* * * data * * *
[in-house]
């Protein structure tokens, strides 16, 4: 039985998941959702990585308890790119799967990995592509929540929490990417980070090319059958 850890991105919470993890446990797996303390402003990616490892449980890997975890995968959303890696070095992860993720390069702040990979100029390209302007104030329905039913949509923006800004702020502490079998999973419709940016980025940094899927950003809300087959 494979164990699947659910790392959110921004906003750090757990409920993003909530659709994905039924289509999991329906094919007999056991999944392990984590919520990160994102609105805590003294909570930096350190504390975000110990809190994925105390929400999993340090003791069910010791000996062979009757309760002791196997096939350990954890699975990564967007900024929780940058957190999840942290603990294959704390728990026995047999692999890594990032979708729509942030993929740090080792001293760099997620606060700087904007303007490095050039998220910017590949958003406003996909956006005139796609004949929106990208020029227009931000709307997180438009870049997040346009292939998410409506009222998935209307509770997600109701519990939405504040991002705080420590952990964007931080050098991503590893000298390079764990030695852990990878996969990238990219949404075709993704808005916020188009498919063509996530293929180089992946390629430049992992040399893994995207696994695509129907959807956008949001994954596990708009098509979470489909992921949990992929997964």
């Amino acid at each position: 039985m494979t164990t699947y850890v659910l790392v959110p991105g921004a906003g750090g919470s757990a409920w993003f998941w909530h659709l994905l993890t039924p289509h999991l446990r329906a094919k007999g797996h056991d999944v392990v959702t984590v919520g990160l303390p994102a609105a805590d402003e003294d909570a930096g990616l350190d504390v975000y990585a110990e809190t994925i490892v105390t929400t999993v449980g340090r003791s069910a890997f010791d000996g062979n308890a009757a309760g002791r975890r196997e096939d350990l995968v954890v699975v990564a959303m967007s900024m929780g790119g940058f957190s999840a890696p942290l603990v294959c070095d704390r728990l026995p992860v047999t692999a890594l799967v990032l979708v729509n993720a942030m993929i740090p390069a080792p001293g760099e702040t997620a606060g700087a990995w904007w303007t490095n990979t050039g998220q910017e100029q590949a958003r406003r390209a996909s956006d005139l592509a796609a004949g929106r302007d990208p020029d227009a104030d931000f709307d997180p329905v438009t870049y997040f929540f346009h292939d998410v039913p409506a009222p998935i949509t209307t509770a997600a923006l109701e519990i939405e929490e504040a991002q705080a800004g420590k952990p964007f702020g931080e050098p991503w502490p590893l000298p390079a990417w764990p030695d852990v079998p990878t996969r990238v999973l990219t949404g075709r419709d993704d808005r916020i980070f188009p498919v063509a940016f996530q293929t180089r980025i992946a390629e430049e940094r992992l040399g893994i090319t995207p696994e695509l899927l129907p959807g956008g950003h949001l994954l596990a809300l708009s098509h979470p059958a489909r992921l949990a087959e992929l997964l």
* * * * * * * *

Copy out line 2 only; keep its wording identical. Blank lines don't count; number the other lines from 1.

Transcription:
């Protein structure tokens, strides 16, 4: 039985998941959702990585308890790119799967990995592509929540929490990417980070090319059958 850890991105919470993890446990797996303390402003990616490892449980890997975890995968959303890696070095992860993720390069702040990979100029390209302007104030329905039913949509923006800004702020502490079998999973419709940016980025940094899927950003809300087959 494979164990699947659910790392959110921004906003750090757990409920993003909530659709994905039924289509999991329906094919007999056991999944392990984590919520990160994102609105805590003294909570930096350190504390975000110990809190994925105390929400999993340090003791069910010791000996062979009757309760002791196997096939350990954890699975990564967007900024929780940058957190999840942290603990294959704390728990026995047999692999890594990032979708729509942030993929740090080792001293760099997620606060700087904007303007490095050039998220910017590949958003406003996909956006005139796609004949929106990208020029227009931000709307997180438009870049997040346009292939998410409506009222998935209307509770997600109701519990939405504040991002705080420590952990964007931080050098991503590893000298390079764990030695852990990878996969990238990219949404075709993704808005916020188009498919063509996530293929180089992946390629430049992992040399893994995207696994695509129907959807956008949001994954596990708009098509979470489909992921949990992929997964």